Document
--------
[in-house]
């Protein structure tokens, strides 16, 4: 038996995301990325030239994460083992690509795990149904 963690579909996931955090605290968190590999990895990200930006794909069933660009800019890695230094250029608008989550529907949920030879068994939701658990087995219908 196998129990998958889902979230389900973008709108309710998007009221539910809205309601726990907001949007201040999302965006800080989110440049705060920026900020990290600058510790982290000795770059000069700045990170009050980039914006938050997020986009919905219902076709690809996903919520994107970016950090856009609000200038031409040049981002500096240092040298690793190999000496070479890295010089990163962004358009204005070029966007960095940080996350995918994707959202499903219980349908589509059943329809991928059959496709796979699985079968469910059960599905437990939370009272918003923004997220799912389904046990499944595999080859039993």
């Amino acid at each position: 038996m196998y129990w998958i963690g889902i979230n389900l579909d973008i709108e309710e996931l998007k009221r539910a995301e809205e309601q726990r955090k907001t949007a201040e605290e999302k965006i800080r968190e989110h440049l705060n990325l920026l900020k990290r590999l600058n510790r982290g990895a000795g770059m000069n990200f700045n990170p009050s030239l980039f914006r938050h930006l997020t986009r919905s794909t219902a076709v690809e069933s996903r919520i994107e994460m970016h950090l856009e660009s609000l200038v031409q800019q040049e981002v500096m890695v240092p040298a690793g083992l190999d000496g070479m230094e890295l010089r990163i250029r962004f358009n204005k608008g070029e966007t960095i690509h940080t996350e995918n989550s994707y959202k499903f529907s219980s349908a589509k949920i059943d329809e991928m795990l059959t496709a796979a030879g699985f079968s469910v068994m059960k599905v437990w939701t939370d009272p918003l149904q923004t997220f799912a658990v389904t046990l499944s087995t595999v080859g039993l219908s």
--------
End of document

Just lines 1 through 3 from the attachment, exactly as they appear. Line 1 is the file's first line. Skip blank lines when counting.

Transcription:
[in-house]
């Protein structure tokens, strides 16, 4: 038996995301990325030239994460083992690509795990149904 963690579909996931955090605290968190590999990895990200930006794909069933660009800019890695230094250029608008989550529907949920030879068994939701658990087995219908 196998129990998958889902979230389900973008709108309710998007009221539910809205309601726990907001949007201040999302965006800080989110440049705060920026900020990290600058510790982290000795770059000069700045990170009050980039914006938050997020986009919905219902076709690809996903919520994107970016950090856009609000200038031409040049981002500096240092040298690793190999000496070479890295010089990163962004358009204005070029966007960095940080996350995918994707959202499903219980349908589509059943329809991928059959496709796979699985079968469910059960599905437990939370009272918003923004997220799912389904046990499944595999080859039993």
């Amino acid at each position: 038996m196998y129990w998958i963690g889902i979230n389900l579909d973008i709108e309710e996931l998007k009221r539910a995301e809205e309601q726990r955090k907001t949007a201040e605290e999302k965006i800080r968190e989110h440049l705060n990325l920026l900020k990290r590999l600058n510790r982290g990895a000795g770059m000069n990200f700045n990170p009050s030239l980039f914006r938050h930006l997020t986009r919905s794909t219902a076709v690809e069933s996903r919520i994107e994460m970016h950090l856009e660009s609000l200038v031409q800019q040049e981002v500096m890695v240092p040298a690793g083992l190999d000496g070479m230094e890295l010089r990163i250029r962004f358009n204005k608008g070029e966007t960095i690509h940080t996350e995918n989550s994707y959202k499903f529907s219980s349908a589509k949920i059943d329809e991928m795990l059959t496709a796979a030879g699985f079968s469910v068994m059960k599905v437990w939701t939370d009272p918003l149904q923004t997220f799912a658990v389904t046990l499944s087995t595999v080859g039993l219908s």